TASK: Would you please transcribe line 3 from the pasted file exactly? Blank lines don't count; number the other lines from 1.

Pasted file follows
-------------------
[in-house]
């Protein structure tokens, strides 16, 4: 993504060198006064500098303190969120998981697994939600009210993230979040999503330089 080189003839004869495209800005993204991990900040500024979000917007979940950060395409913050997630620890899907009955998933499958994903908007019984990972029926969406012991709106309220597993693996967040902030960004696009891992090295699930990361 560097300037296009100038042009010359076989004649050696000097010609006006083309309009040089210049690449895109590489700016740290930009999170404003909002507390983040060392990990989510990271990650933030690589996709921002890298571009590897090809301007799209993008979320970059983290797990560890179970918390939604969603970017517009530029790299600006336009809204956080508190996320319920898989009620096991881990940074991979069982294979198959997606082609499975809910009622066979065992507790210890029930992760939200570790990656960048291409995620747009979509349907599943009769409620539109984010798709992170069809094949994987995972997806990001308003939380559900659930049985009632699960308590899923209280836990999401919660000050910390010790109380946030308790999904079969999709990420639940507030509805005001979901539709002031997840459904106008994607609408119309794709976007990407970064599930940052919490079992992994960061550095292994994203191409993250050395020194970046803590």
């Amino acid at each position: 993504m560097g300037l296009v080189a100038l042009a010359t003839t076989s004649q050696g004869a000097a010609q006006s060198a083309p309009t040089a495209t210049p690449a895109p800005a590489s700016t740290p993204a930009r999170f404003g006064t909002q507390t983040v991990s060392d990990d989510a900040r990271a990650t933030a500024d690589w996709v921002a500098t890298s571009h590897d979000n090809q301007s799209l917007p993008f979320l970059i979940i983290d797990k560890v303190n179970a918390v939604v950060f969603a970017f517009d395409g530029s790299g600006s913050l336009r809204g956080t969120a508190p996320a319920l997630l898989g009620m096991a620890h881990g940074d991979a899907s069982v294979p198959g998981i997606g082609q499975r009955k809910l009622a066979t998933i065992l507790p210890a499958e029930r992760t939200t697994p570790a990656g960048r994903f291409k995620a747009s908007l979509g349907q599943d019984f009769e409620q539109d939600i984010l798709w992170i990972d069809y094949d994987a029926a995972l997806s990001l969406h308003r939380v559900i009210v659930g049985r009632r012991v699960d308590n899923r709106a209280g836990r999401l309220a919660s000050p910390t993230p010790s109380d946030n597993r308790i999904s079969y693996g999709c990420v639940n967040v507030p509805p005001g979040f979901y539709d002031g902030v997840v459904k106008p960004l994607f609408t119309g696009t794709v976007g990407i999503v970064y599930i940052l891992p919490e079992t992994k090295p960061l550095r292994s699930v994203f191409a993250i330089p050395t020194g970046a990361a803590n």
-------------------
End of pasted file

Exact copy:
């Amino acid at each position: 993504m560097g300037l296009v080189a100038l042009a010359t003839t076989s004649q050696g004869a000097a010609q006006s060198a083309p309009t040089a495209t210049p690449a895109p800005a590489s700016t740290p993204a930009r999170f404003g006064t909002q507390t983040v991990s060392d990990d989510a900040r990271a990650t933030a500024d690589w996709v921002a500098t890298s571009h590897d979000n090809q301007s799209l917007p993008f979320l970059i979940i983290d797990k560890v303190n179970a918390v939604v950060f969603a970017f517009d395409g530029s790299g600006s913050l336009r809204g956080t969120a508190p996320a319920l997630l898989g009620m096991a620890h881990g940074d991979a899907s069982v294979p198959g998981i997606g082609q499975r009955k809910l009622a066979t998933i065992l507790p210890a499958e029930r992760t939200t697994p570790a990656g960048r994903f291409k995620a747009s908007l979509g349907q599943d019984f009769e409620q539109d939600i984010l798709w992170i990972d069809y094949d994987a029926a995972l997806s990001l969406h308003r939380v559900i009210v659930g049985r009632r012991v699960d308590n899923r709106a209280g836990r999401l309220a919660s000050p910390t993230p010790s109380d946030n597993r308790i999904s079969y693996g999709c990420v639940n967040v507030p509805p005001g979040f979901y539709d002031g902030v997840v459904k106008p960004l994607f609408t119309g696009t794709v976007g990407i999503v970064y599930i940052l891992p919490e079992t992994k090295p960061l550095r292994s699930v994203f191409a993250i330089p050395t020194g970046a990361a803590n």